Covered California, the state’s health insurance exchange, changed the designs of its plans to cap policyholders’ monthly copayments for specialty drugs and help curb costs for consumers.
The majority of Covered California’s beneficiaries will have monthly payments for specialty drugs capped at $250 per month, the health exchange said Thursday in a statement. Some caps will range from $150 to $500. Covered California says it’s the first health exchange in the nation to adopt this model.
Before the changes, consumers had to reach an out-of-pocket maximum before their insurance coverage kicked in, meaning that with some expensive specialty drugs, customers had to pay for the first few months by themselves -- possibly thousands of dollars. This high upfront payment could deter consumers from using specialty drugs.
While a new generation of treatments is now emerging, often with spectacular results in diseases like cancer and hepatitis C, costs are soaring at the same time. More than 30 cancer drugs that hit the market from 2010 to 2014 cost $5,000 a month or more, according to data from Memorial Sloan Kettering Cancer Center in New York. New hepatitis C drugs that can eliminate the virus also have come under scrutiny for their price tags of $1,000 or more per pill, or $84,000 and up for a 12-week course of treatment.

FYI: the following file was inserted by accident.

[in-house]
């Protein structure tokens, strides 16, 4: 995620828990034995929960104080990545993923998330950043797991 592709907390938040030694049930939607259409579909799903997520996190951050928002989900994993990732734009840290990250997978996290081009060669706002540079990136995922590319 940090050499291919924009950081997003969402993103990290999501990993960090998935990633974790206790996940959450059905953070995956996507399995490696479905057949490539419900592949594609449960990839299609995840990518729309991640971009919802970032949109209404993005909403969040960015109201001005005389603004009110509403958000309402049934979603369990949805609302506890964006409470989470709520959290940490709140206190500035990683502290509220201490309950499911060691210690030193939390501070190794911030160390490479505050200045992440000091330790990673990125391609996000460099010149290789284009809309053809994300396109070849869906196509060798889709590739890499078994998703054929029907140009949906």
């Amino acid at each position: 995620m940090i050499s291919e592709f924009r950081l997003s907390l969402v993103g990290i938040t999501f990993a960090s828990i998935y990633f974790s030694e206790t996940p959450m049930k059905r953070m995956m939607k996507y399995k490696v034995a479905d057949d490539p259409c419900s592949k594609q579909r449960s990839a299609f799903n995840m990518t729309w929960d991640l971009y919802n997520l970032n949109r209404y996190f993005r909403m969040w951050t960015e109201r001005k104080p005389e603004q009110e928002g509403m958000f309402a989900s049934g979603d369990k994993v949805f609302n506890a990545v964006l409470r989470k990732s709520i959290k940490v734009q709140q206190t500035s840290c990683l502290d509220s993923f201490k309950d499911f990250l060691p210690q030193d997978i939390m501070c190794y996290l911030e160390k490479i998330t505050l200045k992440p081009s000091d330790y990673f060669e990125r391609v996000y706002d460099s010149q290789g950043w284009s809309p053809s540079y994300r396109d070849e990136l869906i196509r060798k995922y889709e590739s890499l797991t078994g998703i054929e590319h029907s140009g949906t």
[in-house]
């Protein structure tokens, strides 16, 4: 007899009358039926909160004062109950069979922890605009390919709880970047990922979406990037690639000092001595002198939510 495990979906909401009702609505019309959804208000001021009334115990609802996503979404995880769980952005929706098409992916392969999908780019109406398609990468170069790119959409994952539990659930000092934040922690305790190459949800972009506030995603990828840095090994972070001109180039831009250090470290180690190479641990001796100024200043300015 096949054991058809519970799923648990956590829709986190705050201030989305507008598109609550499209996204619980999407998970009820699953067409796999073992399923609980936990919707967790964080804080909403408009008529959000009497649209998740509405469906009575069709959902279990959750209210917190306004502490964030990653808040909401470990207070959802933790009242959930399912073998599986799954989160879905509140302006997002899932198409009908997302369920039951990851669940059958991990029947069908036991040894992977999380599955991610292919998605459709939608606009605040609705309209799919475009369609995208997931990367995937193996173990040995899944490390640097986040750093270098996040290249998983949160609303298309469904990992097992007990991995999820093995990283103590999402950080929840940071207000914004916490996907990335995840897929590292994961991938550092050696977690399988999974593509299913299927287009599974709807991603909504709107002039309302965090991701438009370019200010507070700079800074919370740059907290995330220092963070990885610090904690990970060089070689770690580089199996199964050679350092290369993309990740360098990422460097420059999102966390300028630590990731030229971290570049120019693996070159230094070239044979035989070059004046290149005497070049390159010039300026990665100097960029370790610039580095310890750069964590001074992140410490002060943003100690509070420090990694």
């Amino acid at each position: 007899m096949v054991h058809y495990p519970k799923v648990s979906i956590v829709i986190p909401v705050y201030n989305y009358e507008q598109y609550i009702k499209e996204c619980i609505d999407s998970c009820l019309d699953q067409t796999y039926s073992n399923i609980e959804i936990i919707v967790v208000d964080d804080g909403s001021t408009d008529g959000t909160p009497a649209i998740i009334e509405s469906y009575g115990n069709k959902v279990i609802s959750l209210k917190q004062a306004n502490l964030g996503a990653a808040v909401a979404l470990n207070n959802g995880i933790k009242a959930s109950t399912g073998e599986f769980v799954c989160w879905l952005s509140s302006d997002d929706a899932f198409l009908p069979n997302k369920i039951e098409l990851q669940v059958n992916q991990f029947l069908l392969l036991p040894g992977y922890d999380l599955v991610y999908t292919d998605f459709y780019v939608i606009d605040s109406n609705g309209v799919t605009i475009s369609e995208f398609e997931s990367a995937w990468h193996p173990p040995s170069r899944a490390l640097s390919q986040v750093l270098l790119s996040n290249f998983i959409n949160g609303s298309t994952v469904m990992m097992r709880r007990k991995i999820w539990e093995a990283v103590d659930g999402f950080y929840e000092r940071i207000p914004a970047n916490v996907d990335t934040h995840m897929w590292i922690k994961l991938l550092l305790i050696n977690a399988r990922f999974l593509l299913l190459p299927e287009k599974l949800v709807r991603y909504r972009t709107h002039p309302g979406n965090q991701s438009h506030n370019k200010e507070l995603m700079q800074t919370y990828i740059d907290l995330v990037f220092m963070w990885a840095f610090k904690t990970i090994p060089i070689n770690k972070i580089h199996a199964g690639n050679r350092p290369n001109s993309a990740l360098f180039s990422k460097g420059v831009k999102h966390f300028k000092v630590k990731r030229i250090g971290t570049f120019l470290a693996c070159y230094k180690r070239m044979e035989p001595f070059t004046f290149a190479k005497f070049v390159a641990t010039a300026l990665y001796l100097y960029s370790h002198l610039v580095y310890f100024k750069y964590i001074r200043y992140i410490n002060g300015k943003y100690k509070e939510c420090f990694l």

Drugmakers have pushed for copayment caps to help insulate consumers from the high prices they charge for some specialty medications, relieving public pressure for lower prices. Insurers have said that introducing copay caps would simply result in higher monthly premiums for all consumers.
The copay caps will help policyholders with Silver, Gold and Platinum plans, though they would still be too expensive for consumers with the lowest-cost Bronze plans, according to a statement from California Insurance Commissioner Dave Jones. He had advocated for a $300 monthly maximum for Bronze plan participants instead of $500.
The change will result in premium increases of less than 1 percent across all plans in the first year, according to James Scullary, a spokesman for Covered California.